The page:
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Article
September 1968

Prelingual DeafnessAn Experiment of Nature

Author Affiliations

Chicago
From the Institute for Psychosomatic and Psychiatric Research and Training, Michael Reese Hospital Chicago.

Arch Gen Psychiatry. 1968;19(3):361-369. doi:10.1001/archpsyc.1968.01740090105011
Abstract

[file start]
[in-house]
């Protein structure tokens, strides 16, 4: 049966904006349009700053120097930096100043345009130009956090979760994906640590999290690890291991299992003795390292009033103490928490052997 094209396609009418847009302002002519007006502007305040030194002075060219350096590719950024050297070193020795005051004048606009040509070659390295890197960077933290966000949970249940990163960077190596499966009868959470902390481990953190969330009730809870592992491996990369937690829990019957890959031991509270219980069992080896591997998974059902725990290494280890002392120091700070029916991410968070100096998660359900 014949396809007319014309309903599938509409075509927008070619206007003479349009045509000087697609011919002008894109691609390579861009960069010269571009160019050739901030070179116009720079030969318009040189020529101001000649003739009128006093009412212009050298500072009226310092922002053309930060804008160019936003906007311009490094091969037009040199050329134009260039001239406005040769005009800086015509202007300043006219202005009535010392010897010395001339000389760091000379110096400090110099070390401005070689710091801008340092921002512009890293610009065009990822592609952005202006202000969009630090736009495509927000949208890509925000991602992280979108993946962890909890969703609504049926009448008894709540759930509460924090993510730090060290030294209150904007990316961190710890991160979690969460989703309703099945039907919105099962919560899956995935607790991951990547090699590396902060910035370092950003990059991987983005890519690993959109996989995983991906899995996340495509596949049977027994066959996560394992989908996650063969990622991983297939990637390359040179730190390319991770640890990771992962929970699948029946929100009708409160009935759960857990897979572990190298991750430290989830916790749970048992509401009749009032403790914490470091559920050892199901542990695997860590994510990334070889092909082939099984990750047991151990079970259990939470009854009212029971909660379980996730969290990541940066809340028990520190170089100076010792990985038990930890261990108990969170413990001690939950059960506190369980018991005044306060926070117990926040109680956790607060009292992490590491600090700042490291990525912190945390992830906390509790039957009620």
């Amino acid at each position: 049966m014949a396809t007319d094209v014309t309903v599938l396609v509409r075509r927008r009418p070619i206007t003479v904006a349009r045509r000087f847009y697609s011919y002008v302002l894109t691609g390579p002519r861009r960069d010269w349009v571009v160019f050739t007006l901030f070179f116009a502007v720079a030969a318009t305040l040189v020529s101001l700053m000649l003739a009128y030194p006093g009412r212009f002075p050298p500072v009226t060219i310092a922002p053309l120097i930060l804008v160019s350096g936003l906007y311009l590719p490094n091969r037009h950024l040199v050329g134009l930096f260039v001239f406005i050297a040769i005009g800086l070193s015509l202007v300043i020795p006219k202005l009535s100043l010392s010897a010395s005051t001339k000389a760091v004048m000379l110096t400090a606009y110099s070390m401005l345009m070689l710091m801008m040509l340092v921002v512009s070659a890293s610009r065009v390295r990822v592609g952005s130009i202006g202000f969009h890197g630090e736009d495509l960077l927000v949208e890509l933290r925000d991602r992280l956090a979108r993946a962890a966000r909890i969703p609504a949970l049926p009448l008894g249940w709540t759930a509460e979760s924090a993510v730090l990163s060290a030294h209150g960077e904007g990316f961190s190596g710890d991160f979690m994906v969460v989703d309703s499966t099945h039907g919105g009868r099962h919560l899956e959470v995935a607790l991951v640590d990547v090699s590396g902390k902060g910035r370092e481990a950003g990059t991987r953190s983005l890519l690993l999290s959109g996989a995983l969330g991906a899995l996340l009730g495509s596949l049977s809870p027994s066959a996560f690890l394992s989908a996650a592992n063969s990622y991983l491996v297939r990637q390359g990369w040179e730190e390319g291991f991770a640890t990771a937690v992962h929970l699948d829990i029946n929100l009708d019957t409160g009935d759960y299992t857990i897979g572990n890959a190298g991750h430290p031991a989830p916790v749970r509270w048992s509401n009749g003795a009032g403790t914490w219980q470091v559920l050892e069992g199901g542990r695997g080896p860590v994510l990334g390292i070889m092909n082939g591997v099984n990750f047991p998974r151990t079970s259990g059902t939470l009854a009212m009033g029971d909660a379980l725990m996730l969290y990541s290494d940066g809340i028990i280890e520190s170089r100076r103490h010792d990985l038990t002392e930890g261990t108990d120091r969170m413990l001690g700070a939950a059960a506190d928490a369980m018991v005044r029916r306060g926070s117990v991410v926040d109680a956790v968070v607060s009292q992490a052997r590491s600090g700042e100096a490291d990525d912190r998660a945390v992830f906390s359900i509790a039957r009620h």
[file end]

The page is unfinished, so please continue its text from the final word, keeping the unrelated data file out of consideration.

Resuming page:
IN VIEW of the importance generally attributed to language in psychological development and function, the importance ascribed to communication difficulties in the genesis and maintenance of psychiatric Pathology, and the central role of communication, particularly verbal communication, in psychotherapy, the study of communication, language, and verbal behavior is of utmost significance, both to the academic scientist and to the clinician. Scanning the table of contents of almost any recent psychiatric journal discloses the interest and attention being given to language, communication, semantics, etc, in the etiology, pathogenesis, and treatment of psychiatric disturbance; eg: "Word Meaning in Parents of Schizophrenics,"1 "Competing Voice Messages,"2 "Language, Consciousness, and Experience,"3 "Communicative Unclarity: Some Comments on the Rhetoric of Confusion."4 To be sure, the nonverbal aspects of communication are still recognized, but even here there is often a linguistic tie-in: "Teaching the Perception

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